A Tale of Two Sinners

A Tale of Two Sinners

When we think about all of the various sins there are in the world, we might think there are hundreds or thousands of different kinds of sinners. However, if we narrow it down, we may come up with a number much smaller, representing the types of sinners on earth. In Luke 7:36-50, Jesus was in a house with two sinners. However, these two sinners were very different from each other.

The first sinner was the owner of the house. He was a Pharisee named Simon. He had invited Jesus into his home to eat, but we do not know his motives for doing so. We would like to assign genuine and positive motives, but in reading the text, it is difficult to do that. While he had invited Jesus to be his guest, he did not provide any of the “welcome amenities” that were customary in that day.

The second sinner was “a woman in the city” (believed to be an immoral woman “of the streets”) who crashed the party, coming into the home and dinner uninvited. She heard that Jesus was there, and she wanted to be where He was. She stood at His feet, wept, washed His feet with her tears, wiped them with her hair, kissed His feet and anointed them with fragrant oil. She provided the “welcome amenities” that Simon did not.

Simon was a sinner, but he didn’t believe it. He was suspicious of Jesus, questioning His divine knowledge. He was judgmental of “what manner of woman this is” who was touching Jesus. The woman was a sinner, but she knew it. She came “behind” Jesus. She did the most menial of all tasks to express her heart to her Savior. What a contrast!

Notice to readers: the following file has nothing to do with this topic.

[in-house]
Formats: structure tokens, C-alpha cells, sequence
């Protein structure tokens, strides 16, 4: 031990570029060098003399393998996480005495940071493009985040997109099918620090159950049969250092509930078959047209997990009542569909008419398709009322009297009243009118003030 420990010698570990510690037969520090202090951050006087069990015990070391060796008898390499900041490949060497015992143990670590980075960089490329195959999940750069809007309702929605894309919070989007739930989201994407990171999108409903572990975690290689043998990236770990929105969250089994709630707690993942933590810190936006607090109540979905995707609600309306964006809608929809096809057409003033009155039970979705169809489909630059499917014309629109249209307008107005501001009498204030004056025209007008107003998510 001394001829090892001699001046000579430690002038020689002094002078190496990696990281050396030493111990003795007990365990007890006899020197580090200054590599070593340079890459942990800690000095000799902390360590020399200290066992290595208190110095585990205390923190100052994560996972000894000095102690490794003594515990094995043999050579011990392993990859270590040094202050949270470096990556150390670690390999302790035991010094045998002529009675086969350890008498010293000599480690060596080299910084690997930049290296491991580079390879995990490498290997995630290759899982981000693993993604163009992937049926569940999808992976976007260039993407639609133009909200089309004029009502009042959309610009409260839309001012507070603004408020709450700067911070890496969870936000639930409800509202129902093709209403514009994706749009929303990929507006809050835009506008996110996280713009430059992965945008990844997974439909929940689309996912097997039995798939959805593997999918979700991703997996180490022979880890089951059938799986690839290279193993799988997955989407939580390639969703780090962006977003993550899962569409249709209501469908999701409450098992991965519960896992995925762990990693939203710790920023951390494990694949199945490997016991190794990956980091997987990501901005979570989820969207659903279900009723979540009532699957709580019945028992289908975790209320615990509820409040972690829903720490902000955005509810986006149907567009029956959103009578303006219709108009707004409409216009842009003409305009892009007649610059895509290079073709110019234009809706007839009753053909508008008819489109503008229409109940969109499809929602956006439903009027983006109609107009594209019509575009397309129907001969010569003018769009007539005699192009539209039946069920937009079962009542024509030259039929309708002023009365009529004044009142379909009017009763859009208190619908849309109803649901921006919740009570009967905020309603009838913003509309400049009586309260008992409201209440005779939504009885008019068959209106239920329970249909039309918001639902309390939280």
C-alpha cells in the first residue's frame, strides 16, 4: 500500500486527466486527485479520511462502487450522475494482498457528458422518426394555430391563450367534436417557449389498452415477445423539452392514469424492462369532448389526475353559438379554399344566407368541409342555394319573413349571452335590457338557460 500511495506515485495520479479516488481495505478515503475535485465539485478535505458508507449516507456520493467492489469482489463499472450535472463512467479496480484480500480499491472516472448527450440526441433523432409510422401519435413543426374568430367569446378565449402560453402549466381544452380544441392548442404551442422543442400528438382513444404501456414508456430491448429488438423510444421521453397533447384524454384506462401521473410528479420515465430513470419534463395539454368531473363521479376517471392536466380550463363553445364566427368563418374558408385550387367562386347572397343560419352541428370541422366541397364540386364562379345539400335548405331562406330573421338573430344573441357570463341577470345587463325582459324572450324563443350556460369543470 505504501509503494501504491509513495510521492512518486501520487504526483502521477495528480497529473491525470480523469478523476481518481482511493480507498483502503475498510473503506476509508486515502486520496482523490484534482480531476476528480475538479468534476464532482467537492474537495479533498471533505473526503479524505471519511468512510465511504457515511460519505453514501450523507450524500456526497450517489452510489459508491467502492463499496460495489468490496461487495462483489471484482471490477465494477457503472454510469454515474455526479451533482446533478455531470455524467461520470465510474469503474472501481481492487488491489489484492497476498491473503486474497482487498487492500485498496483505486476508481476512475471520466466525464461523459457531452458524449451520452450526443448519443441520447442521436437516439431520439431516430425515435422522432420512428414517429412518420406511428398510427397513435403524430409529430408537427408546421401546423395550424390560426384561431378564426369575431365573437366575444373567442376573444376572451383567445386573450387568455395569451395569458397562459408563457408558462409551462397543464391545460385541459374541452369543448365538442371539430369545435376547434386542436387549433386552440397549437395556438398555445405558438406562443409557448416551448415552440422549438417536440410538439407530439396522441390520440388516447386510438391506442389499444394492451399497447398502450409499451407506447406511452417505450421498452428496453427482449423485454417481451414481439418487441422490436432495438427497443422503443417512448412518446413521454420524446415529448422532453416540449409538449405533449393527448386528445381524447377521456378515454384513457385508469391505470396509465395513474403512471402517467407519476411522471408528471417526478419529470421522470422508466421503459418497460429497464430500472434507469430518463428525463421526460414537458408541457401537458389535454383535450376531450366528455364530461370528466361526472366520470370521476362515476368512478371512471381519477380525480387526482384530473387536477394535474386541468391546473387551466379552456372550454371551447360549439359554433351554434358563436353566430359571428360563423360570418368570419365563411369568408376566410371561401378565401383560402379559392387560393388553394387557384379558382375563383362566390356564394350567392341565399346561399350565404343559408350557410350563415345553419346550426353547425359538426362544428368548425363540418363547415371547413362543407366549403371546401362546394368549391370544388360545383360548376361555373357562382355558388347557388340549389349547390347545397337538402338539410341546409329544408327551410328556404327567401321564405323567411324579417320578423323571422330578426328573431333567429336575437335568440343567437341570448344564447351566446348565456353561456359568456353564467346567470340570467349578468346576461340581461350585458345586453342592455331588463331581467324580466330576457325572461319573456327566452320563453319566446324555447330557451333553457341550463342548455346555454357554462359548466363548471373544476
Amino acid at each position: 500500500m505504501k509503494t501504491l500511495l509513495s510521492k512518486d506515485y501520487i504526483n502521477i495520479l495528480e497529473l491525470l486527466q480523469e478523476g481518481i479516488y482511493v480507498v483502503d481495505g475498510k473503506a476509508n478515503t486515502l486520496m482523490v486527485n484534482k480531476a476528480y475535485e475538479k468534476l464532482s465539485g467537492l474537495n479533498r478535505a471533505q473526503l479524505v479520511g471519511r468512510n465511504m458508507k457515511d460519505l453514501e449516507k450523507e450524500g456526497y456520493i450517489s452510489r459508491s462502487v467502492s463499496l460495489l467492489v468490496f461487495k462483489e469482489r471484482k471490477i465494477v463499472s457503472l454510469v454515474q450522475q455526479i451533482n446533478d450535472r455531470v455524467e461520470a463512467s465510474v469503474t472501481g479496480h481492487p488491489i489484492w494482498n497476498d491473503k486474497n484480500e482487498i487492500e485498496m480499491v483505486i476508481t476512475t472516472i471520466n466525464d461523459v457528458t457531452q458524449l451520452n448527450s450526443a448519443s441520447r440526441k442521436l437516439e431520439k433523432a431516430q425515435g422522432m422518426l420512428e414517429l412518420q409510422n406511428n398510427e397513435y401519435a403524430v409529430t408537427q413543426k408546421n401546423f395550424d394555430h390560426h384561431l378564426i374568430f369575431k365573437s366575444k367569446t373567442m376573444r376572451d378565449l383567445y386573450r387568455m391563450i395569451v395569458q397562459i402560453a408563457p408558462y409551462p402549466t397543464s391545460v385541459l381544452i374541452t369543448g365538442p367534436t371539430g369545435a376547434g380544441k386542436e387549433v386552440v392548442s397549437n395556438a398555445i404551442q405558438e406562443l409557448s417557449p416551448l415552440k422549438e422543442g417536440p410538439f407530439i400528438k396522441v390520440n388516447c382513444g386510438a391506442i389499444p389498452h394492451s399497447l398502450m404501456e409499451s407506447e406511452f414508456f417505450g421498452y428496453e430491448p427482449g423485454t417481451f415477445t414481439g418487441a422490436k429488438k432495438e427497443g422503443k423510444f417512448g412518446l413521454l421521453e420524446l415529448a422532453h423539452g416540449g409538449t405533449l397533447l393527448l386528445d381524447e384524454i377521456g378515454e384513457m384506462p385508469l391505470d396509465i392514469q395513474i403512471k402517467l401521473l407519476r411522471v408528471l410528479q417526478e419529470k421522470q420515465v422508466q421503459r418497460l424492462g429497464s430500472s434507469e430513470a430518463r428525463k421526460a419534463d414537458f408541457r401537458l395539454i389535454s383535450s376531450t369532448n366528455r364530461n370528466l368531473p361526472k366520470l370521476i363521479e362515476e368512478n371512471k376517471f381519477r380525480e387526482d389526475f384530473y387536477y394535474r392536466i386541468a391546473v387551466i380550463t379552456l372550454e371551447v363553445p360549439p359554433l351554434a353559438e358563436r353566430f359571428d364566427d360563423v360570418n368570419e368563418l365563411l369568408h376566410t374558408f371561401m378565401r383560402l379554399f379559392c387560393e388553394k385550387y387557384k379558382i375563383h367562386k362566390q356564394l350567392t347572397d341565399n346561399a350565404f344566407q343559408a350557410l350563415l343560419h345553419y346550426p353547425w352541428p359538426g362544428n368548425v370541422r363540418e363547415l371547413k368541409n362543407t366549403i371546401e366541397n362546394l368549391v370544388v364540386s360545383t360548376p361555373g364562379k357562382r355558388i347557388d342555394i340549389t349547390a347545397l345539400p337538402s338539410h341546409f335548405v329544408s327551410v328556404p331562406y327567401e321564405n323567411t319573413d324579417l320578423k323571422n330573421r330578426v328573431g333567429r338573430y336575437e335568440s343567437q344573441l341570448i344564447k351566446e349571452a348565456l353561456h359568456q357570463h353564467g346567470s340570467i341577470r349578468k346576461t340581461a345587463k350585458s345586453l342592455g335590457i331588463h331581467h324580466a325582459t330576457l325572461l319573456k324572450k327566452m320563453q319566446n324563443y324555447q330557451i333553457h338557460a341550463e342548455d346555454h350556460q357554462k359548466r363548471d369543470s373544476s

Jesus told a short parable to awaken Simon to the contrast between him and this woman. “There was a certain creditor who had two debtors. One owed five hundred denarii, and the other fifty. And when they had nothing with which to repay, he freely forgave them both.” Jesus then asked Simon (get this!), “Tell Me, therefore, which of them will love him more?”

Jesus indicates that this woman’s sins had already been forgiven her (in some earlier encounter), based upon the Greek perfect tense in verse 48, “Your sins have been forgiven in the past and they remain forgiven at this moment.” So, this woman was not doing all of this because she was seeking forgiveness. She was expressing her immense love for Jesus for having forgiven her of her sins.

This is the tale of two sinners: one who looked at everyone else as sinners, and one who could not contain her excitement for having been forgiven. Friend, which are you? When was the last time you profusely thanked the Lord for forgiving you of your sins? Never take that for granted!


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